This week COP27, the United Nations Climate Change Conference, begins in Sharm el-Sheikh in Egypt.
Last year’s event in Glasgow grabbed a lot of local headlines but so far this year the news has been about U-turns in who it going, or allowed to go.
RenewableNI welcomes the news that Prime Minister Rishi Sunak is attending and his statement that:
“There is no long-term prosperity without action on climate change. There is no energy security without investing in renewables. That is why I will attend @COP27P next week: to deliver on Glasgow’s legacy of building a secure and sustainable future.”
Climate change is a big, global, life-threatening issue.
While the effects have been felt ‘far away’ it has been low priority in the minds of some. However, the 55,000 excess deaths in Europe during this year’s heatwave should be a reminder that impacts will increasingly be closer to home and are happening now. Not in some hypothetical future.
The government needs to start reporting on climate deaths and then maybe we’ll see the required urgency. We need a Covid type response to climate.
COP27 is an opportunity for over 190 counties to come together to build on the agreements made last year in Glasgow. We should hold our leaders to account when they fall short, and they have fallen short, but we should not undermine the process because there is no alternative.
It was vital that the leader of the UK was among group of over 100 global heads of state to show that while most of the COP26 commitments have not been met, we can only reach agreements at this level by getting together.
The climate emergency must be top of the global agenda. While we must tackle issues such as the energy crisis simultaneously, we cannot lose sight of the long-term decarbonisation goal. Renewable energy will bring down both costs and emissions but knee jerk government policies are creating uncertainty and putting at risk future roll out.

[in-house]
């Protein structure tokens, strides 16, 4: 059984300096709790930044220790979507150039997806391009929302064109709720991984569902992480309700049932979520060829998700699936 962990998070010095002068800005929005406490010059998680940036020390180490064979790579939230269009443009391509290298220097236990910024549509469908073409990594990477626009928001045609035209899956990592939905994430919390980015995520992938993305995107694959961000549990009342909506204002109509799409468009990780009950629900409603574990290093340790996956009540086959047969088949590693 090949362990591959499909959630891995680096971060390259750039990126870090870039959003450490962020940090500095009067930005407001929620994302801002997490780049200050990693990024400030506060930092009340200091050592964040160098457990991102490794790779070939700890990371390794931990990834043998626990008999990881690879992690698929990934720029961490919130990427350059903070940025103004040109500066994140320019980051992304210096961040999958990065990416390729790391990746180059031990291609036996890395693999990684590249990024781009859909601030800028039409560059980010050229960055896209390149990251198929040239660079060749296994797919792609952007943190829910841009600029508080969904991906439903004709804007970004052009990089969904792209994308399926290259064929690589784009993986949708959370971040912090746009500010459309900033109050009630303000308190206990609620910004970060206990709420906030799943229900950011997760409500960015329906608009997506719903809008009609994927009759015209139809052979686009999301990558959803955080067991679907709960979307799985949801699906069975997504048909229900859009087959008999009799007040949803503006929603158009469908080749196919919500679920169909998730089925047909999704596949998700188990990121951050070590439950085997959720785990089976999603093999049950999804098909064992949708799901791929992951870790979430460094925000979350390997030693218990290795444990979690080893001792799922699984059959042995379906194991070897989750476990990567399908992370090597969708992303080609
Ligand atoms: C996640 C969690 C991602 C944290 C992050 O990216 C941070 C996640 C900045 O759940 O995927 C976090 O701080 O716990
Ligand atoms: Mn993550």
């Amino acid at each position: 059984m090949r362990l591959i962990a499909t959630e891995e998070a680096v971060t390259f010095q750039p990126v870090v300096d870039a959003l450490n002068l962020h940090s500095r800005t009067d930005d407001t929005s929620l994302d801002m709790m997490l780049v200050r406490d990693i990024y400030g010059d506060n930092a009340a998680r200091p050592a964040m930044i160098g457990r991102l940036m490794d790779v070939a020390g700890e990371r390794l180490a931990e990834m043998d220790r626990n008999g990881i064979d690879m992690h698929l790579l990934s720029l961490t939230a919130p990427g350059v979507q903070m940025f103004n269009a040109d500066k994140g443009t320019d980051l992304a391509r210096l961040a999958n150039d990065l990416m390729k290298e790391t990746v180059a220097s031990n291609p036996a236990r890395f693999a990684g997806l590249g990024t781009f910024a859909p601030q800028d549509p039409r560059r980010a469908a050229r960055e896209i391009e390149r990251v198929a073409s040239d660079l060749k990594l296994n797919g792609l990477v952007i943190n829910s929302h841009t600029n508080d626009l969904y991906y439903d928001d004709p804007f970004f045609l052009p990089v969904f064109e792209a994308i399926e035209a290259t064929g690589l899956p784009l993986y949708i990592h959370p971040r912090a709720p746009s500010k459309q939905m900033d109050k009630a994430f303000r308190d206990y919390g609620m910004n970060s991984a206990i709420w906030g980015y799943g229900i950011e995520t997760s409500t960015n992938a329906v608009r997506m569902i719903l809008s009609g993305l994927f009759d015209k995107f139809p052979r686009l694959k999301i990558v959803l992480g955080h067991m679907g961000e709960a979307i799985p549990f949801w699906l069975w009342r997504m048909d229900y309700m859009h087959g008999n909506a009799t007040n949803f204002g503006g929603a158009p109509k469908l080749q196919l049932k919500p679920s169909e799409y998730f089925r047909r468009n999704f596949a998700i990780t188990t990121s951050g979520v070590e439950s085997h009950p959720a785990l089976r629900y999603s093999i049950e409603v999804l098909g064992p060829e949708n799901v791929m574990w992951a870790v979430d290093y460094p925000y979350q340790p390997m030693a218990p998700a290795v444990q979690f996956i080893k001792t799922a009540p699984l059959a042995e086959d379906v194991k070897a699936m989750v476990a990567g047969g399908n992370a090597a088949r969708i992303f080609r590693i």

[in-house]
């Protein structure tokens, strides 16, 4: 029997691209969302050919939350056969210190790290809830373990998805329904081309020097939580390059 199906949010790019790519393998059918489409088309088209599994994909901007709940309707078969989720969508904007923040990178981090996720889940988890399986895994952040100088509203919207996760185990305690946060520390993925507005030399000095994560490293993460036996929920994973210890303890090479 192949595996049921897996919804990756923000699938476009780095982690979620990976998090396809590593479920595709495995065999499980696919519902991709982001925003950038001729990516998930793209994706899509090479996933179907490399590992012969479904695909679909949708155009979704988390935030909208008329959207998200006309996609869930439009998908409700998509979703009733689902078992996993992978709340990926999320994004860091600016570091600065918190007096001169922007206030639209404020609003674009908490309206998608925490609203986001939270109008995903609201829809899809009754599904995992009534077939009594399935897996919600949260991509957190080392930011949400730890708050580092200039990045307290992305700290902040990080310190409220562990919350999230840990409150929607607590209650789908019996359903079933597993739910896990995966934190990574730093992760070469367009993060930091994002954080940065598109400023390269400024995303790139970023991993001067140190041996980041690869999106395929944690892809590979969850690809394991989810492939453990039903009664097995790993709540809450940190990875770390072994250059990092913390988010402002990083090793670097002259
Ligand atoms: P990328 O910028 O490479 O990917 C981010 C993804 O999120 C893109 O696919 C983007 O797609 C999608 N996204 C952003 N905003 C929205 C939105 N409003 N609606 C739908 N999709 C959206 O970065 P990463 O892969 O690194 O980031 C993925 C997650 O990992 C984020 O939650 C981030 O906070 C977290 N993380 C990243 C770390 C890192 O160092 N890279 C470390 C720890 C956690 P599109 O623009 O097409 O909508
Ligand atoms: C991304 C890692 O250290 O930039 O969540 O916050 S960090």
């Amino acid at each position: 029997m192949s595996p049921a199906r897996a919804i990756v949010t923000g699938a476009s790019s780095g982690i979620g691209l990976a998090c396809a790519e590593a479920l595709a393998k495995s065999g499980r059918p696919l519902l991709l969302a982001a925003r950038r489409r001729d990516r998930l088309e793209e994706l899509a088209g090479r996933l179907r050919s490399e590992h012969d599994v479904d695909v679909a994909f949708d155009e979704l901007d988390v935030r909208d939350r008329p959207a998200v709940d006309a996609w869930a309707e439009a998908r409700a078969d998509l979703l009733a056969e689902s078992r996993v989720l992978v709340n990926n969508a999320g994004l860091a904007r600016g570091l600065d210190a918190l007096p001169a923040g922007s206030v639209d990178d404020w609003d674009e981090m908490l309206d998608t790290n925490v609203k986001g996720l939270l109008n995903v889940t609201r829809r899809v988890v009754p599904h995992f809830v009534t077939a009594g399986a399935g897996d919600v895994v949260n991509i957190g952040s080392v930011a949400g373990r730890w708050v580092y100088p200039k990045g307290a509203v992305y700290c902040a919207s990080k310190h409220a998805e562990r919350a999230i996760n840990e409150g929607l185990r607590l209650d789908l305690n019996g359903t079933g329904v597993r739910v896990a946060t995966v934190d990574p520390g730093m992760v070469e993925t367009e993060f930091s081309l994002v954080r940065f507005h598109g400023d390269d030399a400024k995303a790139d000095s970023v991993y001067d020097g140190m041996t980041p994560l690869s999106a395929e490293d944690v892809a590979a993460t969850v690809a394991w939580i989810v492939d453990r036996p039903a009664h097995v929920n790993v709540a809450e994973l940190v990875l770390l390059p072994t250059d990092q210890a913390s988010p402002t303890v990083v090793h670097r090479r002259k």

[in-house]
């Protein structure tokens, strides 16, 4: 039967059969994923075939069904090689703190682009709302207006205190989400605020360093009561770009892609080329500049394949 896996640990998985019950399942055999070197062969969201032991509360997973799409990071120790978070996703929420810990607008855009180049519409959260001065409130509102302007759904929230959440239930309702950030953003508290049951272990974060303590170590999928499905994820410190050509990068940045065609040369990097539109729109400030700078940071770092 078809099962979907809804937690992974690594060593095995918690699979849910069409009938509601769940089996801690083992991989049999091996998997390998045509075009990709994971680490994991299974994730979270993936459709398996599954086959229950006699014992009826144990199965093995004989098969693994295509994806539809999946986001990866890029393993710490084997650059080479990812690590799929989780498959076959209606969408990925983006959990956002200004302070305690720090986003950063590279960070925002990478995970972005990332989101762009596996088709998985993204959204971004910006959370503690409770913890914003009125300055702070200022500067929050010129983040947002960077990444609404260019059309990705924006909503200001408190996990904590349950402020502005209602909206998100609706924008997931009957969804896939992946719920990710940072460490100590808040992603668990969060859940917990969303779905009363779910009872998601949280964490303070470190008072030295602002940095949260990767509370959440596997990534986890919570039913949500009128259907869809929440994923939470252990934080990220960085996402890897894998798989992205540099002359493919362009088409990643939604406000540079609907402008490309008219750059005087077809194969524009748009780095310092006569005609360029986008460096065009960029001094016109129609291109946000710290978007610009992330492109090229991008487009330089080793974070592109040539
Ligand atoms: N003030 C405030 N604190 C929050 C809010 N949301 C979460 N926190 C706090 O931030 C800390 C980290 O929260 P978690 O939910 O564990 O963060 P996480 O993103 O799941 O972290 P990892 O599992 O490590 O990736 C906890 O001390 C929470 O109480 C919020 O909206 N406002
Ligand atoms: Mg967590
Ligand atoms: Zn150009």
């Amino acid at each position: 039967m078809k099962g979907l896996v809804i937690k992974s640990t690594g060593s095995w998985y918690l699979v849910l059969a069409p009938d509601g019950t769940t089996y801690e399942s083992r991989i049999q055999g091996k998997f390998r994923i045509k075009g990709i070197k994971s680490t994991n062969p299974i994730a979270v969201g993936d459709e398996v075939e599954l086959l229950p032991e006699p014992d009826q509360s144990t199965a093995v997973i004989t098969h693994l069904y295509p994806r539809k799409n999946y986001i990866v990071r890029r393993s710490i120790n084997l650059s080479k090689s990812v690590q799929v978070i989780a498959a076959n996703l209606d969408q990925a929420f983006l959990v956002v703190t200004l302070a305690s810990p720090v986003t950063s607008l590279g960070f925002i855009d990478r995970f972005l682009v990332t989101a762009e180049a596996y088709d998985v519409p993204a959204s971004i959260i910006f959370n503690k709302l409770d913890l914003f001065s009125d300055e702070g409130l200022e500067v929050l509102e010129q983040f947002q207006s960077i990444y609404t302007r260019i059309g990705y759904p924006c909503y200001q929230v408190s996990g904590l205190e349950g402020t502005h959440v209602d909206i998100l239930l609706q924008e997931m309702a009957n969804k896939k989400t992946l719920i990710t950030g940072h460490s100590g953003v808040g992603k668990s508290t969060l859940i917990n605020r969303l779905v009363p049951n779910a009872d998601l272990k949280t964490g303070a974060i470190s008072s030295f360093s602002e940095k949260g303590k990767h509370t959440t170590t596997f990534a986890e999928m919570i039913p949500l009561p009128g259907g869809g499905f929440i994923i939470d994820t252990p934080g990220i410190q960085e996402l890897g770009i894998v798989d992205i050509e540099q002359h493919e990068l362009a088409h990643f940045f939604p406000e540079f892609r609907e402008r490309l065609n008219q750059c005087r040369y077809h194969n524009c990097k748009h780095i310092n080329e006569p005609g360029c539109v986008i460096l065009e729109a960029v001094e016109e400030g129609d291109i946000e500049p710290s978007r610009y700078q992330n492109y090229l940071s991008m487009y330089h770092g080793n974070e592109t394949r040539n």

I have a long-term record of pushing for change to limit the climate impact. During my time as an MLA for the Green Party I highlighted the economic benefits renewables could bring by reducing our spend on imported fossil fuels, as well as lowering prices for consumers. I also raised the issue of energy security, something which may have seemed academic at the time but is a very real concern today.
One of my final acts as MLA was to persuade the Trustees of the NI Assembly Members Pension to begin the process of divestment from fossil fuels.
Now as Director of RenewableNI, I continue to lobby for climate action.
We need to reach a target of 80% renewable electricity by 2030.
Our Achieving Zero report found that:
- we can achieve 80% using existing and proven technologies in NI;
- as the level of renewables is increased there is a downward pressure on consumer bills;
- achieving 80 renewables will cut 75% of power sector carbon emissions compared with today’s levels – from 2.8 million tonnes per annum to 0.7 million.
Clean, green, locally produced electric is a win win for Northern Ireland. By investing in the renewable electricity industry, we directly benefit the local economy as well as tackling the climate crisis.
More electricity from renewable sources will push down the prices the consumers here are paying. It means more jobs and greater energy security.
Now that the Prime Minister has recognised the need to invest in renewable energy, we hope this creates policy change at the pace required.
Northern Ireland has perfect conditions for wind turbines and solar panels, backed up by battery storage, to become a zero-carbon electricity system. RenewableNI believes this should be achieved no later than 2035.
Let’s work together for a better world now and a future we can be proud of creating.